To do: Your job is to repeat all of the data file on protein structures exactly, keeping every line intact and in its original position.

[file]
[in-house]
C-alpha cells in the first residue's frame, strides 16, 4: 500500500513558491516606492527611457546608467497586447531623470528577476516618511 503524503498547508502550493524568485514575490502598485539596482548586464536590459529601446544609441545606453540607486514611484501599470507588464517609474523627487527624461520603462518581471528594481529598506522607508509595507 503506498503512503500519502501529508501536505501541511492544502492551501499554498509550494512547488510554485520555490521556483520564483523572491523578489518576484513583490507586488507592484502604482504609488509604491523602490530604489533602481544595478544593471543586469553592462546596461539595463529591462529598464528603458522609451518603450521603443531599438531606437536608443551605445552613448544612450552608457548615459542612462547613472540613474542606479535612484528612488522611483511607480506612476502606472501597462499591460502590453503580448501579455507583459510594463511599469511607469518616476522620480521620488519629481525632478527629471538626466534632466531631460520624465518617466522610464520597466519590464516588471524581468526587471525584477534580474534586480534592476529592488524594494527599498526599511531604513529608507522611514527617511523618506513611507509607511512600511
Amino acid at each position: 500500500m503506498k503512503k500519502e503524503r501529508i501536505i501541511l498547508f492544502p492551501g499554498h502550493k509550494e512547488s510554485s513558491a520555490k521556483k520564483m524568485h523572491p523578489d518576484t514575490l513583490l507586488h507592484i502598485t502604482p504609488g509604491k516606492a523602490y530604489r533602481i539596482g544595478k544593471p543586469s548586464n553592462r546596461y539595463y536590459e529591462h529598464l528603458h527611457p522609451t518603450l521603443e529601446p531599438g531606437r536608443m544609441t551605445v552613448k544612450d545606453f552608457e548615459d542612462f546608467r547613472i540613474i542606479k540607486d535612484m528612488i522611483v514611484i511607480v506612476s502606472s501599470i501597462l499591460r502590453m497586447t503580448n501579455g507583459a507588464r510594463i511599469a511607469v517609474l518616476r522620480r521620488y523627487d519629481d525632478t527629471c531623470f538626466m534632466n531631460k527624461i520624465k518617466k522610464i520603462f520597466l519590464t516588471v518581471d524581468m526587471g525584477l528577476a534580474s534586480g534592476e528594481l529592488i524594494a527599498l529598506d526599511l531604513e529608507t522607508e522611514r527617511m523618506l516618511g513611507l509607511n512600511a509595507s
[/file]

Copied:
[in-house]
C-alpha cells in the first residue's frame, strides 16, 4: 500500500513558491516606492527611457546608467497586447531623470528577476516618511 503524503498547508502550493524568485514575490502598485539596482548586464536590459529601446544609441545606453540607486514611484501599470507588464517609474523627487527624461520603462518581471528594481529598506522607508509595507 503506498503512503500519502501529508501536505501541511492544502492551501499554498509550494512547488510554485520555490521556483520564483523572491523578489518576484513583490507586488507592484502604482504609488509604491523602490530604489533602481544595478544593471543586469553592462546596461539595463529591462529598464528603458522609451518603450521603443531599438531606437536608443551605445552613448544612450552608457548615459542612462547613472540613474542606479535612484528612488522611483511607480506612476502606472501597462499591460502590453503580448501579455507583459510594463511599469511607469518616476522620480521620488519629481525632478527629471538626466534632466531631460520624465518617466522610464520597466519590464516588471524581468526587471525584477534580474534586480534592476529592488524594494527599498526599511531604513529608507522611514527617511523618506513611507509607511512600511
Amino acid at each position: 500500500m503506498k503512503k500519502e503524503r501529508i501536505i501541511l498547508f492544502p492551501g499554498h502550493k509550494e512547488s510554485s513558491a520555490k521556483k520564483m524568485h523572491p523578489d518576484t514575490l513583490l507586488h507592484i502598485t502604482p504609488g509604491k516606492a523602490y530604489r533602481i539596482g544595478k544593471p543586469s548586464n553592462r546596461y539595463y536590459e529591462h529598464l528603458h527611457p522609451t518603450l521603443e529601446p531599438g531606437r536608443m544609441t551605445v552613448k544612450d545606453f552608457e548615459d542612462f546608467r547613472i540613474i542606479k540607486d535612484m528612488i522611483v514611484i511607480v506612476s502606472s501599470i501597462l499591460r502590453m497586447t503580448n501579455g507583459a507588464r510594463i511599469a511607469v517609474l518616476r522620480r521620488y523627487d519629481d525632478t527629471c531623470f538626466m534632466n531631460k527624461i520624465k518617466k522610464i520603462f520597466l519590464t516588471v518581471d524581468m526587471g525584477l528577476a534580474s534586480g534592476e528594481l529592488i524594494a527599498l529598506d526599511l531604513e529608507t522607508e522611514r527617511m523618506l516618511g513611507l509607511n512600511a509595507s